Is the Democratic National Convention Discriminating Against Women?

It's kind of like when your friends tell you not to bring your kids to their wedding.

One thing every parent should probably have is a reliable sitter to call up for date nights or whatever. Seth and I did have a sitter, a 60-year-old tattooed hippie who watched Oliver a lot, since we have no family anywhere remotely close (my family is in Iowa; the ex’s is in Oregon). Unfortunately, we had to fire her a couple of years ago (long story), and then we just never looked around for a new one. But now that I’m a part-time parent, I haven’t had a situation where a babysitter was necessary. If I have something planned during the time I have Oliver, Seth can usually just take him for a night or a couple of hours or whatever. But mostly, I make my plans for the off-weeks when Oliver is at his dad’s anyway.

This system works great for us. But then Seth and I (and our respective significant others) were invited to the same wedding. So, about that childcare situation. At first, Seth was just going to not go, since the wedding is for friends that he met through me and Jeff (and Jeff is actually in the wedding). But then the bride and groom decided that they would hire a sitter for all the parents to use during the event, which was a really nice thing to do. They are nice people who want all their friends to attend the wedding.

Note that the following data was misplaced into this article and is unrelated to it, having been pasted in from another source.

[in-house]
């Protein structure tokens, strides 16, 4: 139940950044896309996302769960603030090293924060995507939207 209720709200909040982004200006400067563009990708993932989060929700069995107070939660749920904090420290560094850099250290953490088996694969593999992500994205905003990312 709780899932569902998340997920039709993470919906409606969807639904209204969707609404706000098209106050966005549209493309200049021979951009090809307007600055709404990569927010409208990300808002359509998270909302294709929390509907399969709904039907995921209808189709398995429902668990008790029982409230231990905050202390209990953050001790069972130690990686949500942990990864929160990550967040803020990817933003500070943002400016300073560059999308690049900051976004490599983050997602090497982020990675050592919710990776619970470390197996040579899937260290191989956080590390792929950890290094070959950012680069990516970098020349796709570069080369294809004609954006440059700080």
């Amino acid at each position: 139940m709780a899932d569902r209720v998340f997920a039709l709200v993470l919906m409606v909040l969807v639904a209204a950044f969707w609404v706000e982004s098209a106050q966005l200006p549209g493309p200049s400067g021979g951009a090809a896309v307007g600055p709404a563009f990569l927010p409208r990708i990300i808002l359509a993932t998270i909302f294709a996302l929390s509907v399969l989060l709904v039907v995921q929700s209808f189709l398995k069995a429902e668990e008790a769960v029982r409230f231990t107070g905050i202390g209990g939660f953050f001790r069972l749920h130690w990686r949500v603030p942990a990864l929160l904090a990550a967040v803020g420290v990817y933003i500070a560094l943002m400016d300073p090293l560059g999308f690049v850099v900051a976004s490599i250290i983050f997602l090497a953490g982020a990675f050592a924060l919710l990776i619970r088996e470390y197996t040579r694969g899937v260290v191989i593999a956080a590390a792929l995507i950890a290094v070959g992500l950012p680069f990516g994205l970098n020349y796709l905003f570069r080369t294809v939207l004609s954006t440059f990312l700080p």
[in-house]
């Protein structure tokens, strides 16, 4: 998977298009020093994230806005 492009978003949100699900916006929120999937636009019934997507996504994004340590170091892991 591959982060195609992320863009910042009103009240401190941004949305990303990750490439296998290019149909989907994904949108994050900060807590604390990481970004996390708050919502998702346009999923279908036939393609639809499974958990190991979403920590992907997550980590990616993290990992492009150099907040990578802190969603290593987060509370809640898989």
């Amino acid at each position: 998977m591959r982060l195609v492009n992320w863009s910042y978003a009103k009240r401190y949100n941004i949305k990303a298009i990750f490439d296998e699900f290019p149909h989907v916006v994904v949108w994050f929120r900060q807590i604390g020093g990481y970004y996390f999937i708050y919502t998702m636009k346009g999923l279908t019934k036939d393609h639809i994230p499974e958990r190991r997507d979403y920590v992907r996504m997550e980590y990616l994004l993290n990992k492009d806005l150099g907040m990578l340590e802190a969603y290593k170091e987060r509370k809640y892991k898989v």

It’s pretty common these days to get an invitation to an event that explicitly states, “no children, please.” While the weddings of many of my friends in the Midwest involved a church ceremony, followed by a buffet reception at the local VFW hall and loads of screaming children and dancing to "The Chicken Dance," here in Los Angeles nearly every wedding is a capital-E-Event. Weddings here are curated and planned, usually involving carefully orchestrated and elegant mood lighting. Also: theme weddings. It’s all very adult, and not very child-friendly.

Which is totally fine. I get it, and if I was the kind of person who had the patience and desire to plan an elaborate event like a beautiful themed wedding, I might ask that my friends and family leave the kids at home, too. But then again, I am the kind of person who gets married in a 30-second ceremony officiated by a woman in zombie make-up.* So.

My understanding of wedding etiquette is if you know that many of your friends and family have children, but you don’t want the kids at the wedding, the polite thing to do is to provide some sort of group childcare option, either at the wedding site or nearby. I could be way off base here, but I assume if you invite a bunch of parents to a big event and you actually want them to attend, it’s in your best interest to ensure that it’s possible for them to attend without the kiddos. That being said, I certainly don’t think it’s required to provide childcare; it’s just a nice gesture.